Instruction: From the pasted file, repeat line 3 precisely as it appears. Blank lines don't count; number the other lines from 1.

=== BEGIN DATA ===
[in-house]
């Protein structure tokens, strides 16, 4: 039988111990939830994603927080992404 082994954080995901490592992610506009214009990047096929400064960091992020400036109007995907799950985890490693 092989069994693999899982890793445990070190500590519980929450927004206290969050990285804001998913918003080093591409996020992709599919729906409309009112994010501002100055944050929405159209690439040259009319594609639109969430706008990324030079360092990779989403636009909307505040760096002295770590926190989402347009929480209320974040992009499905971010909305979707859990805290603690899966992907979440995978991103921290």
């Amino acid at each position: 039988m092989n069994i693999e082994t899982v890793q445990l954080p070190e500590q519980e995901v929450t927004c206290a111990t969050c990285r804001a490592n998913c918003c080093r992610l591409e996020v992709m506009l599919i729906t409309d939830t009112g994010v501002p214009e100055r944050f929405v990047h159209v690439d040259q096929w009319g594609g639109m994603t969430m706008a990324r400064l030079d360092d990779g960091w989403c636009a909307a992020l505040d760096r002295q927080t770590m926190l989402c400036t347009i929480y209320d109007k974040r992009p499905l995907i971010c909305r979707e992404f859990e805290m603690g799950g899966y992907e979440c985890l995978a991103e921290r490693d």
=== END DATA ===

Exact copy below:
């Amino acid at each position: 039988m092989n069994i693999e082994t899982v890793q445990l954080p070190e500590q519980e995901v929450t927004c206290a111990t969050c990285r804001a490592n998913c918003c080093r992610l591409e996020v992709m506009l599919i729906t409309d939830t009112g994010v501002p214009e100055r944050f929405v990047h159209v690439d040259q096929w009319g594609g639109m994603t969430m706008a990324r400064l030079d360092d990779g960091w989403c636009a909307a992020l505040d760096r002295q927080t770590m926190l989402c400036t347009i929480y209320d109007k974040r992009p499905l995907i971010c909305r979707e992404f859990e805290m603690g799950g899966y992907e979440c985890l995978a991103e921290r490693d």